But in the above situations, you have the luxury of remaining a regular old civilian.
Then, there are collapse scenarios, where there's little/no rule of law, and you may not have the luxury of remaining a regular old civilian. A prepared person might be pressed into a combat/peace keeper role, find themselves specifically targeted by hostile groups, etc.
In my opinion, this is when the bug out bag starts to become more relevant to your immediate survival, the civilian lines start to blur and the contents take on a more tactical lean.
See the crap going on with ISIS right now for an example...a lot of people who were previously 'civilians' have been forced to bug out from their homes and take up the fight against Islamic extremists. Or areas in Mexico, where citizens are taking up arms to secure their towns and fight back against corrupt law enforcement and drug cartels.
Of course, there's blurring of lines and levels in between the two. A slower slide into collapse or quasi-collapse, where there's sort of a rule of law, but crime is rampant. Dudes who bust out the long guns when looting breaks out. That sort of thing.
As before, do your own threat assessments and considerations, though it always pays to have options that you can scale up/down and adjust as necessary.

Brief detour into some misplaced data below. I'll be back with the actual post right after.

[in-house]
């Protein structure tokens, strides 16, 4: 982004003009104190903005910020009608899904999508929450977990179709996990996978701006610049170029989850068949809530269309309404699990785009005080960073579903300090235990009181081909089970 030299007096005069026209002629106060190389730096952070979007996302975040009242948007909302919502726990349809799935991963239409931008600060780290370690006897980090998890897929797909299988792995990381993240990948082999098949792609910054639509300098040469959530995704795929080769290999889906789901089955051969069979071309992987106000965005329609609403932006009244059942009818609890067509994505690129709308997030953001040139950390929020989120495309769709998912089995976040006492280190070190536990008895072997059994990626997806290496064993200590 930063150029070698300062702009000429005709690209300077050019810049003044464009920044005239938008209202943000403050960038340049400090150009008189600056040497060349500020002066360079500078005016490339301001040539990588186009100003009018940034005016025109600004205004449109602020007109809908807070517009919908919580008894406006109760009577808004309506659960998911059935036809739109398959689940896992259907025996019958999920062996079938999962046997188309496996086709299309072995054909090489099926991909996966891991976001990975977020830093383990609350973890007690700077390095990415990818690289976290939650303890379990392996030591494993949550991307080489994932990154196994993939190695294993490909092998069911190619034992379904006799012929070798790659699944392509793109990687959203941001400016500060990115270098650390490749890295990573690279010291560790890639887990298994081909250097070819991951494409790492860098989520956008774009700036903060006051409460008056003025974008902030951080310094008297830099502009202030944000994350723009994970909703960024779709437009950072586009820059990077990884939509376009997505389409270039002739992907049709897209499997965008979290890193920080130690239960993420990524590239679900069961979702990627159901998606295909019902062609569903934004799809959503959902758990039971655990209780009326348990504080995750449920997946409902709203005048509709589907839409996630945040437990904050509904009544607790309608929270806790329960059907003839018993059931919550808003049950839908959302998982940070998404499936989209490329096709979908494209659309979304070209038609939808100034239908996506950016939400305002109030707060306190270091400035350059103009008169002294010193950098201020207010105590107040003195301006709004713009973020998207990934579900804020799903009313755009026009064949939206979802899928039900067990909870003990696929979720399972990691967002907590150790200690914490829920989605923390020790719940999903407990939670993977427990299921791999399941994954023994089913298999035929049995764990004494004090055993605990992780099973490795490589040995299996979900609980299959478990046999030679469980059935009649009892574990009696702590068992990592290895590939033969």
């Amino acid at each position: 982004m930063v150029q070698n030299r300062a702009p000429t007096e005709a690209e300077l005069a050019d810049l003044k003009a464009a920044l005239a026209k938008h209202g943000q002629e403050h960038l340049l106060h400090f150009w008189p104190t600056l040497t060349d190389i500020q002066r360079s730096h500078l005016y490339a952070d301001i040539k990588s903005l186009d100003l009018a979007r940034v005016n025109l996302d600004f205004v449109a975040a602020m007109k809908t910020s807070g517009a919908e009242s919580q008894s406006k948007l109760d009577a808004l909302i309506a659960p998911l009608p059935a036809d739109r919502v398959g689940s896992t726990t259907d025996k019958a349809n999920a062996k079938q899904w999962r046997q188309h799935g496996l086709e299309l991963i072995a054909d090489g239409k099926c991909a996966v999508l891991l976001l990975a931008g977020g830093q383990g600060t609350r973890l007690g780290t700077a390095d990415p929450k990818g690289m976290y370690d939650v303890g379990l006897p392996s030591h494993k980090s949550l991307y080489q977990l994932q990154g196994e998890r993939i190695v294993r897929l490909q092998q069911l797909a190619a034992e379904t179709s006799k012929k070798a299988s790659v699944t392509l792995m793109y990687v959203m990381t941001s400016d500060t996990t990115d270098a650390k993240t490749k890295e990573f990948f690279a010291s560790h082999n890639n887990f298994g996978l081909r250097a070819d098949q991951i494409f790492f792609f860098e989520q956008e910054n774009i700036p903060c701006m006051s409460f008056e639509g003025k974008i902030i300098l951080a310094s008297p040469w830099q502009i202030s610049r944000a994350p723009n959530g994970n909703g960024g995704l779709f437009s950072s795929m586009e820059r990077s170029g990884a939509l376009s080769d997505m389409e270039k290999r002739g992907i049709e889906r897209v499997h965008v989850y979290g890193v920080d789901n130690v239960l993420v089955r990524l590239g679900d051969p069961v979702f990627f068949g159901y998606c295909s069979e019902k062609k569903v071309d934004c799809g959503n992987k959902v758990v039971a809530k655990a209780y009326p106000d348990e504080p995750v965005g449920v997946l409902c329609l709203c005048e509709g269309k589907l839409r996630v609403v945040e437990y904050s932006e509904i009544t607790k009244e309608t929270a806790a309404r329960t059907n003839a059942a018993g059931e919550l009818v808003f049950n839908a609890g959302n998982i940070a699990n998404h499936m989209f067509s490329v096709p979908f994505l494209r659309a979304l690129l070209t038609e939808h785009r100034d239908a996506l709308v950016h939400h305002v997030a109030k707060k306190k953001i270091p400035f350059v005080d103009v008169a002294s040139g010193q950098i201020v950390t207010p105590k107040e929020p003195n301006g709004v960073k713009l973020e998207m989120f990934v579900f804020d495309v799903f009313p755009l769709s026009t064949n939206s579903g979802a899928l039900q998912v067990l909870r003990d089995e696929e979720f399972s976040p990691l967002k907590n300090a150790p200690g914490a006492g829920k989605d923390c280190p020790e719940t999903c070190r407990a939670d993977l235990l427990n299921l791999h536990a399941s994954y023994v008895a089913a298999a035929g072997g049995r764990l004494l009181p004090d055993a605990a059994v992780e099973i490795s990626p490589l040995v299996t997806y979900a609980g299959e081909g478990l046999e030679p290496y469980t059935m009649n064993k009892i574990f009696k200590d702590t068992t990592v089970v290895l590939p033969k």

|When plans have gone to hell, when your commandeered short bus is going up in flames...that's when you need a bug out bag.|
As popular as bug out bags are, their role in survival/preparedness plans is often misunderstood.
You'll often hear stuff like "Man, bugging out is crazy! I'm going to bug in and stay home!" or "Why would I choose to be a refugee with nothing but a backpack on my back?"
And then on the other hand, you'll have others who for some reason plan to start marching off into the woods with a giant pack to pitch a tent, hang out and start bush crafting.
It's all too common, and unfortunately both are completely missing the point.
I agree - bugging out shouldn't be your primary plan. Or even your secondary. Yep, you'll want to bug in...at least as long as it is safe to do so.
If you're forced to leave your bug in location and retreat to safety, you'll want to load up your truck/SUV with every possible thing that you can for that journey. Gear, food, water, fuel...heck, hook up that bug out trailer, too.
There are of course various things that can go wrong or draw you away from your vehicle. Crash, break downs, getting stuck, running out of fuel, getting hopelessly stuck in traffic, floods, impassable roads, attacks on your vehicle...or, even just heading out on foot for a scout/patrol of an area.
That's when you want your bug out bag.
In the Walking Dead screen grab from above, they crashed their short bus and it burst into flames. Crap - there goes their transportation as well as the majority of food and weaponry they appeared to have brought along for their journey.
In You Took Away Tomorrow, the characters first attempt to bug in at Jack Rourke's home. Then, when their home is compromised, they try to bug out via their vehicles. When the group's makeshift convoy falls under attack from machine gun wielding neo nazi bikers, they resort to a bug out on foot.